I’m afraid that playwright Arlene Hutton, author of the wonderfully restrained, emotionally acute “Last Train to Nibroc,” is a bit stymied by “Vacuum,” a set-in-the-near-future melodrama about whether or not an amazing cure for cancer should be made available to the world. Though Hutton sets high stakes and raises important ethical questions, the play is curiously muted, and the characters are too predictable.
The dilemma belongs to Gray, a debt-riddenKansasscientist who has found a way to implode the mass of tumors until they shrink to nothing. The slimy alpha-male Jonathan wants to buy Gray’s discovery, setting Gray up financially for life and allowing him to take proper care of his brain-damaged wife, Amelia, upon who’s research, done before her accident, his work is based. Unfortunately, Jonathan wants to use it as a process to tighten the skin, not cure cancer. That would destroy the American health industry and thus the world economy, he says. At a luxury resort in the West, the above three are joined by Ruth, Jonathan’s bitter ex-wife, who still works for his skin-care company; Kathy, Jonathan’s bitchy assistant; and Patricia, a skin-care guru who regrets her loss of scientific respectability.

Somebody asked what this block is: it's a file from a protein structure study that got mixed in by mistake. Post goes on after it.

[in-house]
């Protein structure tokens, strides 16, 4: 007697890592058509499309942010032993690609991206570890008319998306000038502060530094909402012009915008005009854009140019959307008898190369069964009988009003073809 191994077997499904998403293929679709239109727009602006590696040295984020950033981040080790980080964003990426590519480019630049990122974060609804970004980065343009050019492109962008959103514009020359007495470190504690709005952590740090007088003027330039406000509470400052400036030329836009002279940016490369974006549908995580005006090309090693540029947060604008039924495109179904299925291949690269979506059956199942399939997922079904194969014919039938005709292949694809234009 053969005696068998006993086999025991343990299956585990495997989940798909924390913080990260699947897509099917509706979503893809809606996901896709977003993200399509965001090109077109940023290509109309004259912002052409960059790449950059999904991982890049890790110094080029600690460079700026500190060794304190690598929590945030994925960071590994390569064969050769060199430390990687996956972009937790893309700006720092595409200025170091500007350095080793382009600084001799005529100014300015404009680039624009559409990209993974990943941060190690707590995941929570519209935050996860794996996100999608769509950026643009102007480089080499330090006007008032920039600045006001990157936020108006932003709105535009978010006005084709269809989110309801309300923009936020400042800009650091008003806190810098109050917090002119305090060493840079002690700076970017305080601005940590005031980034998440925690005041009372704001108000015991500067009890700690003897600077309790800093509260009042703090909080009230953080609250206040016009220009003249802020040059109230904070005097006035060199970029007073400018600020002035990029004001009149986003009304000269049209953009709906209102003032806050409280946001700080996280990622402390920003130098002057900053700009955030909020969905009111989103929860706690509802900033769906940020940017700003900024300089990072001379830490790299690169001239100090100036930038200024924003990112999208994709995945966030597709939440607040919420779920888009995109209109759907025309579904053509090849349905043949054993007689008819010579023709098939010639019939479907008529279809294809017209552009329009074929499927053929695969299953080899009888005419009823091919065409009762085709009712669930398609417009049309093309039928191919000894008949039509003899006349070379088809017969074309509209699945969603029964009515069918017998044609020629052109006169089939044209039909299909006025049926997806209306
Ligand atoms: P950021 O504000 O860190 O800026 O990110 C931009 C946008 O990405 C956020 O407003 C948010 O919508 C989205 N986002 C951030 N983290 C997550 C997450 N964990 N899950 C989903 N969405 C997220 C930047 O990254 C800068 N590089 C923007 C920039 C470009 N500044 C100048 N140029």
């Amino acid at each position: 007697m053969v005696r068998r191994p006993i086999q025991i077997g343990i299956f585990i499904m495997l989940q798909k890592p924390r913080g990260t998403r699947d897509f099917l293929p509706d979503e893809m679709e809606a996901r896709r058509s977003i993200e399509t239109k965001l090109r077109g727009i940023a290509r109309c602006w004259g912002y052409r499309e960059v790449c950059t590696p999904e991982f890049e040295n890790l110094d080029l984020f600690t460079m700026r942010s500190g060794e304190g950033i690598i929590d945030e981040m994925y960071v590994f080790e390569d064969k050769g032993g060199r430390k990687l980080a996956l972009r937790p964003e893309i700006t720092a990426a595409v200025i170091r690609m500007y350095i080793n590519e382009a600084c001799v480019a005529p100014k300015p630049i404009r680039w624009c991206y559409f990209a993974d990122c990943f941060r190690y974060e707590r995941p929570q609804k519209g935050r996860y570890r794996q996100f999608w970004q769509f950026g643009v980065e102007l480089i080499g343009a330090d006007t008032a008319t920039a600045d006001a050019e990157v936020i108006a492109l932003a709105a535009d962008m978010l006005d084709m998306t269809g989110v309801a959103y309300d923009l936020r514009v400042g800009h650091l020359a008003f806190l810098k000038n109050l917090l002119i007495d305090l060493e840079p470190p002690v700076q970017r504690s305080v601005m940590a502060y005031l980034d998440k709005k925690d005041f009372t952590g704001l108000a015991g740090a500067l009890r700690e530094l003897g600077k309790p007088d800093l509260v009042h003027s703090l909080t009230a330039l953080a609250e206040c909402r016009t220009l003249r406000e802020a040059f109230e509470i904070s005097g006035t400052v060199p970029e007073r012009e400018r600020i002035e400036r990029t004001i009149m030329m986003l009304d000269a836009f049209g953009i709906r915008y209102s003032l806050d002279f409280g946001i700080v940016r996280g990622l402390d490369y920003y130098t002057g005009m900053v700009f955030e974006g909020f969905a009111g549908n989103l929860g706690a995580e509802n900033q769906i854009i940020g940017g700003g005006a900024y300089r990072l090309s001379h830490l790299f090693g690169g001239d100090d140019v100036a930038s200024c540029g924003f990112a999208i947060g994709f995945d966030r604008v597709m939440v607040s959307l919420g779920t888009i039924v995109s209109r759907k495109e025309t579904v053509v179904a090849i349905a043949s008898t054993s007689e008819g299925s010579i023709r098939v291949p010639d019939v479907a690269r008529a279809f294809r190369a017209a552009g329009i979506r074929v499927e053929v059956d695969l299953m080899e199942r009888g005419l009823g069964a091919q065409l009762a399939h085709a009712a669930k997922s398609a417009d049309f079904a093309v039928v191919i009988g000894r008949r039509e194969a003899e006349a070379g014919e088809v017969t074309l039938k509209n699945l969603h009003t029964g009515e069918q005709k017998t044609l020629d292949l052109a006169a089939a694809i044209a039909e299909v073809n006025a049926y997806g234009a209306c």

It’s really never in doubt what the oh-so-decent Gray will decide, particularly as he’s paired with the mustache-twirling Jonathan, so the machinations in getting there are less than compelling. Director Chris Goutman draws decent performances from the talented cast, with Dana Brooke standing out as Amelia.
Presented by the Journey Company and Wild Card Productions as part of the New York International Fringe Festival at theCherryLaneTheatre,38 Commerce St., NYC. Aug. 16–24. Remaining performances: Sun., Aug. 19, 12:30 p.m.; Wed., Aug. 22, 9:30 p.m.; Fri., Aug. 24, 9 p.m. (866) 468-7619 or www.fringenyc.org.
Critic's Score: C